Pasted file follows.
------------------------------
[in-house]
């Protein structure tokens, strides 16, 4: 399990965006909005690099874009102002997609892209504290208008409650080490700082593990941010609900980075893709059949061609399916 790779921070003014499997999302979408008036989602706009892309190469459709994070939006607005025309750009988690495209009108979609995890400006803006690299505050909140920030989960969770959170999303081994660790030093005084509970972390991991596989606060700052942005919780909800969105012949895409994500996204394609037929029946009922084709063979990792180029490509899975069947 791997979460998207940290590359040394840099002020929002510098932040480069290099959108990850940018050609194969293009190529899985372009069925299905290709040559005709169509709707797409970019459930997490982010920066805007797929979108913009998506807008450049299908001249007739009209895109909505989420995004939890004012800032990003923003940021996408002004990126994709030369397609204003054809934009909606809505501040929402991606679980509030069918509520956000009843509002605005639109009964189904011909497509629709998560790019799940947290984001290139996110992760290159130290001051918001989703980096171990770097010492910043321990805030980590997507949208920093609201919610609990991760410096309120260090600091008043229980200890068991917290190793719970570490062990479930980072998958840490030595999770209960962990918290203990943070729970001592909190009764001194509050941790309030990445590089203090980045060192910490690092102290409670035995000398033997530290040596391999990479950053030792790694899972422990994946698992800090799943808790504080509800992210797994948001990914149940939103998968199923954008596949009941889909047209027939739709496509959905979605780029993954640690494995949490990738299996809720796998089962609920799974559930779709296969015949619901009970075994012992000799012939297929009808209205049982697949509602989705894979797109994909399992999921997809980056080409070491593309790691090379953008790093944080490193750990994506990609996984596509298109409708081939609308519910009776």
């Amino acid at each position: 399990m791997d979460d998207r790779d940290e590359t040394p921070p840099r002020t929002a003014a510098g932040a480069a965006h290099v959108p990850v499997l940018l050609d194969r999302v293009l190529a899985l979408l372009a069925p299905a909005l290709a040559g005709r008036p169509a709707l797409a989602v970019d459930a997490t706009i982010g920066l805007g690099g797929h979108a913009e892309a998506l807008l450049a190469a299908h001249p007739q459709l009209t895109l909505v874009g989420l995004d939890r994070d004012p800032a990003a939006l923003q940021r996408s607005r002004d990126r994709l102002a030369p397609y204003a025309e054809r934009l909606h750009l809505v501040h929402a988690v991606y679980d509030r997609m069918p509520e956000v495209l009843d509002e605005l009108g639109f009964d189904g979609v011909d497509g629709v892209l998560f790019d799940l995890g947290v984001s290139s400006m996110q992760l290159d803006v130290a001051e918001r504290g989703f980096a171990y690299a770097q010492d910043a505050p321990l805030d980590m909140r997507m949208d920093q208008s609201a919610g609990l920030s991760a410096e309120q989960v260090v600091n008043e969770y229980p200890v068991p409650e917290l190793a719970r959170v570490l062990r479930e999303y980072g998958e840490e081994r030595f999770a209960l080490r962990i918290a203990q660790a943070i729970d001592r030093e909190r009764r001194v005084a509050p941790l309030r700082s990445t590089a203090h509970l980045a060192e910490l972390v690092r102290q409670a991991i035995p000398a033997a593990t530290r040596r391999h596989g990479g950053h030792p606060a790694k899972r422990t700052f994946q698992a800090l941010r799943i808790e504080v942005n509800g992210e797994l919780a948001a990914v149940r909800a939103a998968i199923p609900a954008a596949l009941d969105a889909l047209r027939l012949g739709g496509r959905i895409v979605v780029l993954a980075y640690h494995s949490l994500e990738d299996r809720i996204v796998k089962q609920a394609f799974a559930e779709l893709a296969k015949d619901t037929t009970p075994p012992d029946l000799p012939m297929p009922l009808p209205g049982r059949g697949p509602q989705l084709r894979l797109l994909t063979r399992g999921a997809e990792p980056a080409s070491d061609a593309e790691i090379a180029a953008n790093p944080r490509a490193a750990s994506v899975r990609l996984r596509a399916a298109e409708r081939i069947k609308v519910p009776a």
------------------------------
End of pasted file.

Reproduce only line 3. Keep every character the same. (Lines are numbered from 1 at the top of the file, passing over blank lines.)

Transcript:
């Amino acid at each position: 399990m791997d979460d998207r790779d940290e590359t040394p921070p840099r002020t929002a003014a510098g932040a480069a965006h290099v959108p990850v499997l940018l050609d194969r999302v293009l190529a899985l979408l372009a069925p299905a909005l290709a040559g005709r008036p169509a709707l797409a989602v970019d459930a997490t706009i982010g920066l805007g690099g797929h979108a913009e892309a998506l807008l450049a190469a299908h001249p007739q459709l009209t895109l909505v874009g989420l995004d939890r994070d004012p800032a990003a939006l923003q940021r996408s607005r002004d990126r994709l102002a030369p397609y204003a025309e054809r934009l909606h750009l809505v501040h929402a988690v991606y679980d509030r997609m069918p509520e956000v495209l009843d509002e605005l009108g639109f009964d189904g979609v011909d497509g629709v892209l998560f790019d799940l995890g947290v984001s290139s400006m996110q992760l290159d803006v130290a001051e918001r504290g989703f980096a171990y690299a770097q010492d910043a505050p321990l805030d980590m909140r997507m949208d920093q208008s609201a919610g609990l920030s991760a410096e309120q989960v260090v600091n008043e969770y229980p200890v068991p409650e917290l190793a719970r959170v570490l062990r479930e999303y980072g998958e840490e081994r030595f999770a209960l080490r962990i918290a203990q660790a943070i729970d001592r030093e909190r009764r001194v005084a509050p941790l309030r700082s990445t590089a203090h509970l980045a060192e910490l972390v690092r102290q409670a991991i035995p000398a033997a593990t530290r040596r391999h596989g990479g950053h030792p606060a790694k899972r422990t700052f994946q698992a800090l941010r799943i808790e504080v942005n509800g992210e797994l919780a948001a990914v149940r909800a939103a998968i199923p609900a954008a596949l009941d969105a889909l047209r027939l012949g739709g496509r959905i895409v979605v780029l993954a980075y640690h494995s949490l994500e990738d299996r809720i996204v796998k089962q609920a394609f799974a559930e779709l893709a296969k015949d619901t037929t009970p075994p012992d029946l000799p012939m297929p009922l009808p209205g049982r059949g697949p509602q989705l084709r894979l797109l994909t063979r399992g999921a997809e990792p980056a080409s070491d061609a593309e790691i090379a180029a953008n790093p944080r490509a490193a750990s994506v899975r990609l996984r596509a399916a298109e409708r081939i069947k609308v519910p009776a």